Monday, 21 April 2008

(Dis)Honesty of Quotation

By Steve Mirsky

In this podcast, Steve exposed one of the trick of propaganda

examine the writings of somebody you want to smear and then selectively quote those portions that appear to make your point

This case in point is Ben Stein's Expelled.

Toward the end, Stein reads the following quote from the book Descent of Man: “With savages, the weak in body or mind are soon eliminated. We civilized men, on the other hand, do our utmost to check the process of elimination. We build asylums for the imbecile, the maimed and the sick. Thus the weak members of civilized societies propagate their kind. No one who has attended to the breeding of domestic animals will doubt that this must be highly injurious to the race of man. Hardly anyone is so ignorant as to allow his worst animals to breed.”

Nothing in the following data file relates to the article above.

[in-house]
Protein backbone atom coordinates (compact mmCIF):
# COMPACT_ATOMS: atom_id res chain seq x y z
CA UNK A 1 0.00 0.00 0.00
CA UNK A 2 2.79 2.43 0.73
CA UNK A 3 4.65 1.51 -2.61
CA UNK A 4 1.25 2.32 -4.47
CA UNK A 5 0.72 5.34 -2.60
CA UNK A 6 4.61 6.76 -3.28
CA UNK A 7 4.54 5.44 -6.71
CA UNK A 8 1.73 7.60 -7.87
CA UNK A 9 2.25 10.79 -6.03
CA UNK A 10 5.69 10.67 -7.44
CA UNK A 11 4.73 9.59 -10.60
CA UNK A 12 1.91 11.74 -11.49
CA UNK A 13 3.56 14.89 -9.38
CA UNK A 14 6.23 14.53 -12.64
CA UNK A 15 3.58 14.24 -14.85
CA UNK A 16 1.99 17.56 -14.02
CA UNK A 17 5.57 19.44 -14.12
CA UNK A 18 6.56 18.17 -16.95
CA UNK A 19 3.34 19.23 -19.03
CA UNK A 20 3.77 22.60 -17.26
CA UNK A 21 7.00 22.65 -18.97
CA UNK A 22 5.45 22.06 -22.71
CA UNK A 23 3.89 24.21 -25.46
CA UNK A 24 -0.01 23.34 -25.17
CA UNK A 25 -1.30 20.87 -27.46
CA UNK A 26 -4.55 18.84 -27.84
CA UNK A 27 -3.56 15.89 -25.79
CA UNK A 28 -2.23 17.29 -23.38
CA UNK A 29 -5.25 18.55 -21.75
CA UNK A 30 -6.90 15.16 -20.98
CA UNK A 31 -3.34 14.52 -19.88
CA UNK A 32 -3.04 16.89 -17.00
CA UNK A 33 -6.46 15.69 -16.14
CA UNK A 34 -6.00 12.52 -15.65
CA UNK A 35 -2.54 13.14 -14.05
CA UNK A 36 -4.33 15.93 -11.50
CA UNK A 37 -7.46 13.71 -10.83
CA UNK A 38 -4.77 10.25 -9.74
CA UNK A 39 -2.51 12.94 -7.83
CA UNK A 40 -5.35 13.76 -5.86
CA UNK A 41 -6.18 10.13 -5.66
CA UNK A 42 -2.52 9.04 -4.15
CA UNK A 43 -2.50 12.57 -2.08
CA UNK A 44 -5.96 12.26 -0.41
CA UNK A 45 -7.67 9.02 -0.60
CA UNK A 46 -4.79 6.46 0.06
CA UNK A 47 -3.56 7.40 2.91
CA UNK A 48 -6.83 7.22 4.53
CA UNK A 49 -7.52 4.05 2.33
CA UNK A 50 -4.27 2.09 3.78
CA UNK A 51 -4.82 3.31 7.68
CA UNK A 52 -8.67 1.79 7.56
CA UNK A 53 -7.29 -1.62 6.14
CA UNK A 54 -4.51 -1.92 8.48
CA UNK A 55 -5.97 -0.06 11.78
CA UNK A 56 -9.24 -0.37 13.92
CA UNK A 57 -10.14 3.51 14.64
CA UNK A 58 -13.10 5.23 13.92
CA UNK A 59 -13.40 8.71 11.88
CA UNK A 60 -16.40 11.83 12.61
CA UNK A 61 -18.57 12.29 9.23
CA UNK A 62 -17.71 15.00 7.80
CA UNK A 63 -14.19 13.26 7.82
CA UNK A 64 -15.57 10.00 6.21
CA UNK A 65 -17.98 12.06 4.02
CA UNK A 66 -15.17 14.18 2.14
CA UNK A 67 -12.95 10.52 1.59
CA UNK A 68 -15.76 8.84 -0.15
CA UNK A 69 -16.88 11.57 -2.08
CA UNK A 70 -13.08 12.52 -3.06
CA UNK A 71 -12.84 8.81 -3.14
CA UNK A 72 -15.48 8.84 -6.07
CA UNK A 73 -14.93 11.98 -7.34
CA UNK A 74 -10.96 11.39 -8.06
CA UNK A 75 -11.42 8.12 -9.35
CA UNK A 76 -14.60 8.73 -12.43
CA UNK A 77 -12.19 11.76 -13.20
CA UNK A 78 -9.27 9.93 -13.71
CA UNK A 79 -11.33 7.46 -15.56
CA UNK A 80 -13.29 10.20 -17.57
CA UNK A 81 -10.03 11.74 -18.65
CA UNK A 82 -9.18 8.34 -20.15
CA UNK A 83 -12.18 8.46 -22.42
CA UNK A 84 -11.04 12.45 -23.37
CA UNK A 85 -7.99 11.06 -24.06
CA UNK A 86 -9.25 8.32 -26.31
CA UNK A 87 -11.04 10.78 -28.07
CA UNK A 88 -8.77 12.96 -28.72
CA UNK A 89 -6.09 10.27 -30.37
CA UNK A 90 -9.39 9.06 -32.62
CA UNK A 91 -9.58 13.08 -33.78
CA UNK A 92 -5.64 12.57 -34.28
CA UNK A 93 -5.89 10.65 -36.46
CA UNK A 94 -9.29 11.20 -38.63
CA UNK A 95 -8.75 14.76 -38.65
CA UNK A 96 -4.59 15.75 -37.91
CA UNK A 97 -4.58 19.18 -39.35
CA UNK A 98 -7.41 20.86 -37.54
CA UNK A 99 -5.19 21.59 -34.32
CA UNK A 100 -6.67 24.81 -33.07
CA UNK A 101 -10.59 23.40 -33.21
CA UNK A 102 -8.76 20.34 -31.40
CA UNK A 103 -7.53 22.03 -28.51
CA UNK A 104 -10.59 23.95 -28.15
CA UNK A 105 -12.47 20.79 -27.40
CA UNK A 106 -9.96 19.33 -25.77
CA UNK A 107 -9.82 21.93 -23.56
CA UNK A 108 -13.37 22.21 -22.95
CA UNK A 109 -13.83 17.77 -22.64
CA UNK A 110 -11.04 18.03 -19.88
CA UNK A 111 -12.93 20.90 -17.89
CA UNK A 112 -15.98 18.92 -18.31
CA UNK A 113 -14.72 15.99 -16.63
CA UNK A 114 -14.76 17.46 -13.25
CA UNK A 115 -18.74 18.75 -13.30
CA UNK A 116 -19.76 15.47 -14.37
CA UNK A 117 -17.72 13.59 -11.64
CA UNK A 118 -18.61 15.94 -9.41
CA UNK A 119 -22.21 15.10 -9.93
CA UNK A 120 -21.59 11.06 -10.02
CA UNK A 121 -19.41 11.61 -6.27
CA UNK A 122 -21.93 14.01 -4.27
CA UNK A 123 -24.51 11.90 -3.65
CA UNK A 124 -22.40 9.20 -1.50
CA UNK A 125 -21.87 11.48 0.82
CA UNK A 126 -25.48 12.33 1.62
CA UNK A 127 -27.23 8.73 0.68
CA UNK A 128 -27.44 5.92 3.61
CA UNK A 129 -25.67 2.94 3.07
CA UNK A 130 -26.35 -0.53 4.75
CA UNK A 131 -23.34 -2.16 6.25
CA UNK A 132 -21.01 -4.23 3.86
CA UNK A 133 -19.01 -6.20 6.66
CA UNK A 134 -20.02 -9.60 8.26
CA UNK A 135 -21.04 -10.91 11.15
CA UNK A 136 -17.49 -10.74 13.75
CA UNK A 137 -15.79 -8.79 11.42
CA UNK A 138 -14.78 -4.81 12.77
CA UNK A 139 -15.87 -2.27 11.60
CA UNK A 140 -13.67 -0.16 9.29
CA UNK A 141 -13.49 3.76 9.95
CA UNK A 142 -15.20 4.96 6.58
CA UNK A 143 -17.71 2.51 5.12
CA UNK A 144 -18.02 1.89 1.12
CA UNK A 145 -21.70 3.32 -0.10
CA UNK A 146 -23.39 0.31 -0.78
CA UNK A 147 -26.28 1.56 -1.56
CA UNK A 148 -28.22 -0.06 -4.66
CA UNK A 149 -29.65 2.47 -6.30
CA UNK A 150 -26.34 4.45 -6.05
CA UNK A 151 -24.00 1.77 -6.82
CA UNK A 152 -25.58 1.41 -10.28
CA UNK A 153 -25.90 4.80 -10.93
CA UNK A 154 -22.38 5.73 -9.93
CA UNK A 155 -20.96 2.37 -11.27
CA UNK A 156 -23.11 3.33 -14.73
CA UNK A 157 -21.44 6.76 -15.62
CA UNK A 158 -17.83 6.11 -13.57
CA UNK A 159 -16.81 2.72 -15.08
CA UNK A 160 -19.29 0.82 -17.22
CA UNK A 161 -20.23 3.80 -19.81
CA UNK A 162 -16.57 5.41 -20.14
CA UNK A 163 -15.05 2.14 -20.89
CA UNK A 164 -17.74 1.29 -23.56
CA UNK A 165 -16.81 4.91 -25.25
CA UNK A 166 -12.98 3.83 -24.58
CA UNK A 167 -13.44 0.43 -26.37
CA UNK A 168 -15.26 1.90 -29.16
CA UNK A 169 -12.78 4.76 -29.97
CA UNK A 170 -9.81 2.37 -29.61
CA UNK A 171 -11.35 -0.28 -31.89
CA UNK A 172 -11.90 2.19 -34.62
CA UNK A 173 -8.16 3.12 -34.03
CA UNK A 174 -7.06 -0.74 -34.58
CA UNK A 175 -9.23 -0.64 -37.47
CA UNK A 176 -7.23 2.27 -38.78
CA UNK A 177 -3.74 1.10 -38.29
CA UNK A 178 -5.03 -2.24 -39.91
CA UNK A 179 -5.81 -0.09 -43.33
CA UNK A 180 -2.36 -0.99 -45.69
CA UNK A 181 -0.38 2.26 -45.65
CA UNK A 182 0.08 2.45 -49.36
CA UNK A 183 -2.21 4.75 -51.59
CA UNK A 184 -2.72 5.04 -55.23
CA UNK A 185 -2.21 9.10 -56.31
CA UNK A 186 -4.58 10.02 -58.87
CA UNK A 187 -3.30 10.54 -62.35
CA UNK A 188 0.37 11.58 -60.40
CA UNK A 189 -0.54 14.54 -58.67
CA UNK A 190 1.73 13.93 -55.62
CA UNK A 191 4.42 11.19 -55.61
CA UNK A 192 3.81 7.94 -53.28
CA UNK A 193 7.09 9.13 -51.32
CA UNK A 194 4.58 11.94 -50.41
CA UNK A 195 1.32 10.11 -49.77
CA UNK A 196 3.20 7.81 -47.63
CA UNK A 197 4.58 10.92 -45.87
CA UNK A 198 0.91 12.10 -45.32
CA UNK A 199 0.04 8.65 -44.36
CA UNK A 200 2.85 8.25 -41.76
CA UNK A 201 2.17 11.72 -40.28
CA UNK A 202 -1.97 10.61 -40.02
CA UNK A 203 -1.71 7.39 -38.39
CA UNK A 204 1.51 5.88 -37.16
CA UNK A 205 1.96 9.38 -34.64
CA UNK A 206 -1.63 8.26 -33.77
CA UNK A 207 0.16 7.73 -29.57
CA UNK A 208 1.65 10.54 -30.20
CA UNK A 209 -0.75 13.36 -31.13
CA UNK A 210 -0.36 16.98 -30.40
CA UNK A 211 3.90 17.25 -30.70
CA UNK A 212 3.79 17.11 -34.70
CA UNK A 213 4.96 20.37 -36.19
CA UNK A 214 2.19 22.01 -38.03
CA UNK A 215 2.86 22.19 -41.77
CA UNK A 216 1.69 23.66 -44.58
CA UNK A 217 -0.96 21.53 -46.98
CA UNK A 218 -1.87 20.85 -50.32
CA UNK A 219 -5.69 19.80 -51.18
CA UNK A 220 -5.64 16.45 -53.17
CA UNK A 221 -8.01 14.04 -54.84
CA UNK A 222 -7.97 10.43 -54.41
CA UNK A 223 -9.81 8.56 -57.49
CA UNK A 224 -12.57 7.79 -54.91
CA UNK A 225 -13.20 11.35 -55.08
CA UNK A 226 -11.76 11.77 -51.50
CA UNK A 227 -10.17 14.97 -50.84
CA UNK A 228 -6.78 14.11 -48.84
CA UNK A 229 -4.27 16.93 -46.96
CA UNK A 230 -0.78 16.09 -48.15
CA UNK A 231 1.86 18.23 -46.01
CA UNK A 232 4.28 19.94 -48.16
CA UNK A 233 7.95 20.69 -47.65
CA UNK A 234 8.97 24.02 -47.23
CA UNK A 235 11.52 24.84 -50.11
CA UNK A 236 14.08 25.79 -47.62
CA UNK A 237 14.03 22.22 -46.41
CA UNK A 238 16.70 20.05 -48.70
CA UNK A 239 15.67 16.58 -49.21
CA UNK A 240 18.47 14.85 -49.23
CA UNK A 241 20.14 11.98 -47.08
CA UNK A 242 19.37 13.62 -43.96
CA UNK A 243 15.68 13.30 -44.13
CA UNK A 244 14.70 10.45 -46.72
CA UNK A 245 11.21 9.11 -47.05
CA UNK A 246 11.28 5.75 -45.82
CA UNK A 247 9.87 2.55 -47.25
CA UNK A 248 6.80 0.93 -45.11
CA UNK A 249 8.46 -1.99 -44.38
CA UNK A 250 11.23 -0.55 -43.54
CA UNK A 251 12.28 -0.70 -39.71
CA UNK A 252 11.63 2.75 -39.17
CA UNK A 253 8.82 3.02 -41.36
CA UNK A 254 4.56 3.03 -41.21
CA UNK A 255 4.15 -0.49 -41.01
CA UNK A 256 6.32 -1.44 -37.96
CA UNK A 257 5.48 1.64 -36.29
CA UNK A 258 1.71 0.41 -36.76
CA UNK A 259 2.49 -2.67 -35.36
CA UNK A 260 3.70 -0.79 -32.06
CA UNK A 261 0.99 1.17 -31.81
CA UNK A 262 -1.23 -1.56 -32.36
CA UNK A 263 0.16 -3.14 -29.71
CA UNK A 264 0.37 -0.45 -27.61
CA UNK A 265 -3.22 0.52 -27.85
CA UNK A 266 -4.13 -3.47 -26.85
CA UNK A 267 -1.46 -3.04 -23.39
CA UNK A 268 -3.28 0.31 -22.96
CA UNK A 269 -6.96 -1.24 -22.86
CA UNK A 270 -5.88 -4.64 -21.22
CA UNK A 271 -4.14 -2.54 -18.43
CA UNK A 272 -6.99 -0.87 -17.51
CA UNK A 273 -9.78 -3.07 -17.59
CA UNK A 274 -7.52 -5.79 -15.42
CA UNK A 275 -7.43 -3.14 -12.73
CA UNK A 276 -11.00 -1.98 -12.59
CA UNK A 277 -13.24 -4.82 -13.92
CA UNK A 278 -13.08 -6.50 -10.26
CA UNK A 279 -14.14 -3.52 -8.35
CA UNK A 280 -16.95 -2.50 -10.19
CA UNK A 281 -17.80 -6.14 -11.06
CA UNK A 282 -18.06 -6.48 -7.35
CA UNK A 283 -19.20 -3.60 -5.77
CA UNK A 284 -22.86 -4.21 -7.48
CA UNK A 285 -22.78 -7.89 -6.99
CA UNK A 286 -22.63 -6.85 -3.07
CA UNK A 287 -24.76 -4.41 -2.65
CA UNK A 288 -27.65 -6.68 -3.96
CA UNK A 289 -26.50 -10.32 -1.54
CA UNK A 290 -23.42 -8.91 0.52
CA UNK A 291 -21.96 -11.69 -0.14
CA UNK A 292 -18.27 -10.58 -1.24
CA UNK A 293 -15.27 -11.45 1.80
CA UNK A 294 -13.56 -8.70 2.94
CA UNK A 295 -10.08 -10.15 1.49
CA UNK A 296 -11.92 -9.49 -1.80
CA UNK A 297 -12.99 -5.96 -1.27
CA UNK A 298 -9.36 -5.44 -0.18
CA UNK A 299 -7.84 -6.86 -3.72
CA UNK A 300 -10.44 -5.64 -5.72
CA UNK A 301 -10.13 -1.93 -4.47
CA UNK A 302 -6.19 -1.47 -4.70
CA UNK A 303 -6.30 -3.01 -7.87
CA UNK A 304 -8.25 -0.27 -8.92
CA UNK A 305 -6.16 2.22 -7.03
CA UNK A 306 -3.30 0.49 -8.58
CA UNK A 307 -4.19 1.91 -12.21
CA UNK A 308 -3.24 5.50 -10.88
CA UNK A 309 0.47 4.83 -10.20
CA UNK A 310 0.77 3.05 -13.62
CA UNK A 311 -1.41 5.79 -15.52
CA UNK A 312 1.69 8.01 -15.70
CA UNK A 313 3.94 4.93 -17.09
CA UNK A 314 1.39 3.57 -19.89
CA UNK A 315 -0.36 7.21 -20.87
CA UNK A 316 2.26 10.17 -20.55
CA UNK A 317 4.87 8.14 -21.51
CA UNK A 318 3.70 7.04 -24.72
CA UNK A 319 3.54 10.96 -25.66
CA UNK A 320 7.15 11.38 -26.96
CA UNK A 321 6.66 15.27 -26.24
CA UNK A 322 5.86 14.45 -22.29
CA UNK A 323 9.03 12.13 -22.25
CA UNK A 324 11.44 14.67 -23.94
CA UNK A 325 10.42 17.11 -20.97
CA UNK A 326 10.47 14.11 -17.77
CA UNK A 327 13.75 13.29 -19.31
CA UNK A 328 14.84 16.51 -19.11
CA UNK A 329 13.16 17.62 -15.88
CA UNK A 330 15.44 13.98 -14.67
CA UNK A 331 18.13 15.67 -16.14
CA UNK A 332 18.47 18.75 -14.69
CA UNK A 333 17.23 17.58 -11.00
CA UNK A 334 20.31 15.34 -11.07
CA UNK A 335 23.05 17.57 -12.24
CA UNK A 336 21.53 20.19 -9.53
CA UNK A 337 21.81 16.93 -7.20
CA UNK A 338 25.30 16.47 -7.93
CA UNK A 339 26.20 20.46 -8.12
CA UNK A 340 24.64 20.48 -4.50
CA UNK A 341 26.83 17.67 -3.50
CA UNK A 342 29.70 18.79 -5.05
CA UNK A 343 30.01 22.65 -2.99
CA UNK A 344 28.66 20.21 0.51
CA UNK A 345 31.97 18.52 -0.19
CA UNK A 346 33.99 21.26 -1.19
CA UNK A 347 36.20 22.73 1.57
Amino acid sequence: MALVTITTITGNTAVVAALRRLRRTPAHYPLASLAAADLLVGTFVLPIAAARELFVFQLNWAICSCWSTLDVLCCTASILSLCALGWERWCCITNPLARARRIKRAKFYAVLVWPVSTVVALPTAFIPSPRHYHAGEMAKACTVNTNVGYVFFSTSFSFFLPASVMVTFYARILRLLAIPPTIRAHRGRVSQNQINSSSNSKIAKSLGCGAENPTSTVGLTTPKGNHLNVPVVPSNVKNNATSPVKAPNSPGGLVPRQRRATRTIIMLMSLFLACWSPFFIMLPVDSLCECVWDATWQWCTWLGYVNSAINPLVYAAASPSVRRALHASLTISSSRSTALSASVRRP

Is Darwin giving Nazis' philosophical support? The answer lies in what followed the quote as Steve finds out:
from Descent of Man: “The aid which we feel impelled to give to the helpless is mainly an incidental result of the instinct of sympathy, which was originally acquired as part of the social instincts, but subsequently rendered, in the manner previously indicated, more tender and more widely diffused. Nor could we check our sympathy, even at the urging of hard reason, without deterioration in the noblest part of our nature. The surgeon may harden himself whilst performing an operation, for he knows that he is acting for the good of his patient; but if we were intentionally to neglect the weak and helpless, it could only be for a contingent benefit, with an overwhelming present evil.”

Whereis academics value citation, quotation and citation honesty seems to be more important than just quoting.

No comments: